How is life as a pro CFI?

stl

New Member
Hello,

I am contemplating switching fields from Math/Philosophy to Aviation (non-airline, preferably flight instructor) and was wondering if anyone could tell me the pros and cons of pursuing a career as a professional flight instructor.

I am thinking about going to a flight academy to get CFI ratings and am pretty sure I don't want to be an airline pilot. I will have to take a loan so any advice on this matter would also be helpful.

Also, what career growth (monetary and otherwise) can one expect after 5 to 10 years as CFI

Thanks.
 

Low&Slow

Ancora imparo
Figure out how to get the training without a loan. Sell your car(s), get a part-time job, have a yard sale, save, save, save. Find scholarships, use the GI Bill (if you are a veteran).

Find a way to do it without a loan (or multiple loans).
 

jrh

Well-Known Member
I am contemplating switching fields from Math/Philosophy to Aviation (non-airline, preferably flight instructor) and was wondering if anyone could tell me the pros and cons of pursuing a career as a professional flight instructor.

I am thinking about going to a flight academy to get CFI ratings and am pretty sure I don't want to be an airline pilot. I will have to take a loan so any advice on this matter would also be helpful.

Also, what career growth (monetary and otherwise) can one expect after 5 to 10 years as CFI.
Pros:

Flexible schedule
Wide variety of planes to fly, usually
Develop a personal relationship with a lot of interesting people
Home almost every night
See interesting places like small town airports, big cities, and everywhere in between. A lot more variety than airline flying.
Good pay if you do it right

Cons:

Can be hard to get established unless you live in one area for a long time and have a lot of flight experience.
Long hours--a lot of times you're working when other people aren't, i.e. nights/weekends
Ultimately the job is about teaching as much if not more than flying. You need to enjoy teaching as much as you do flying. That takes a certain personality.
No free travel benefits like airline pilots.
If you like to move around, it's hard as a pro CFI, because you have to stay in one area long enough to develop a good reputation. You can't pick up and start all over again in a new city every few years.



Pay is all over the board. Starting out it could be as low as $20k/year. After 5-10 years of doing it, if you've built up a reputation as a top notch instructor who is qualified to teach in nice aircraft, you could make anywhere from $40k-$100k/year. There are a ton of variables that play in to it after that long.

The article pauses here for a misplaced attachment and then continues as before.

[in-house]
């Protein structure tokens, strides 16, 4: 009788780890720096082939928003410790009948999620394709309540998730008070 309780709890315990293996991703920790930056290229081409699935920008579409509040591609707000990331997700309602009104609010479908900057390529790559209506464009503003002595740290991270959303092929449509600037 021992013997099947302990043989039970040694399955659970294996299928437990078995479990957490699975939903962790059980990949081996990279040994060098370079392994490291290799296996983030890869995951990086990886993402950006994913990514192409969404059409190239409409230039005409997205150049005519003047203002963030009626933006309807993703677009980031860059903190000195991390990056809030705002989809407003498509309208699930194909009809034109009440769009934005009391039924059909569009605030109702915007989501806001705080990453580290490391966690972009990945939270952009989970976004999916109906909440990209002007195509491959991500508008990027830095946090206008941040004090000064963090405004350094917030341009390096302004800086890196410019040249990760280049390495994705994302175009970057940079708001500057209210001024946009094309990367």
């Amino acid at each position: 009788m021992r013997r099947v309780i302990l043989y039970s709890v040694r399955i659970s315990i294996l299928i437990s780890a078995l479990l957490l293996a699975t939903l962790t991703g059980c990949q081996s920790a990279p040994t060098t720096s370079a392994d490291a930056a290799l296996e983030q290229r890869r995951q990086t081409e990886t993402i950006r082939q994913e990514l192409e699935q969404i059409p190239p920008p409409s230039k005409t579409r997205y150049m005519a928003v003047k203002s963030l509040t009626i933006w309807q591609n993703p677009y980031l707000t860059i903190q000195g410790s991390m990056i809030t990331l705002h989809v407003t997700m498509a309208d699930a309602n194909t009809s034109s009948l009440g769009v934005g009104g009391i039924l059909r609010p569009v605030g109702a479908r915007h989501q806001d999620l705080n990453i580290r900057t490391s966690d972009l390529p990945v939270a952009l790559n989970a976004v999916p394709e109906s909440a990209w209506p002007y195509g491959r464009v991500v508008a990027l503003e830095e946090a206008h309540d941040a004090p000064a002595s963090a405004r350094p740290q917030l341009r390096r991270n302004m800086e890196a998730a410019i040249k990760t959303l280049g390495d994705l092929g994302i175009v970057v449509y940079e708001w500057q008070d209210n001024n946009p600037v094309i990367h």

matt152

Well-Known Member
Life as a CFI?

Nasty, brutish, and short.

Actually, it's not bad if, like everything, you enjoy what you're doing.

I wouldn't do it for the money. And I would not switch from a decent career if I had a wife and family. But it is rewarding to see a student you trained become a private pilot or add an instrument rating.
 

jrh

Well-Known Member
Life as a CFI?

Nasty, brutish, and short.

Actually, it's not bad if, like everything, you enjoy what you're doing.

I wouldn't do it for the money. And I would not switch from a decent career if I had a wife and family. But it is rewarding to see a student you trained become a private pilot or add an instrument rating.
That's only if you're an average, run of the mill, dime-a-dozen type of CFI, like everybody is when they're first starting out. If you have nothing to offer outside of "I can teach private pilots real good," then you won't be able to command much in terms of pay or schedule.

If you have a niche, that's the way to have a good life. You have to become *the* guy to go to for Cirrus training, or glass panels, or tailwheel, or aerobatics, or instrument training, or long cross countries, or whatever. Authoring books, doing seminars, etc. are also good ways to become respected and have a true career in teaching.

When you look at all the big names in flight training, they all specialize. John and Martha King, Rod Machado, Rich Stowell, Greg Brown, Max Trescott, Greg Koontz, etc...they all offer very specialized instruction in at least one niche market of some kind.

That being said, Matt's right about not leaving a good career with a wife and family to provide for in order to become a CFI. There are CFIs who have figured out a way to be very successful as CFIs, so it's definitely possible, but I wouldn't count on it as a surefire way to be rich. Like anything in aviation, instructing can be an unstable, fickle area at times.

I would recommend working through your ratings with as little debt as possible, then working part time as a CFI to build some experience at being a good teacher, and *then* if you're fairly confident you could cut out a niche for yourself, jump in full time and try to make it happen.
 
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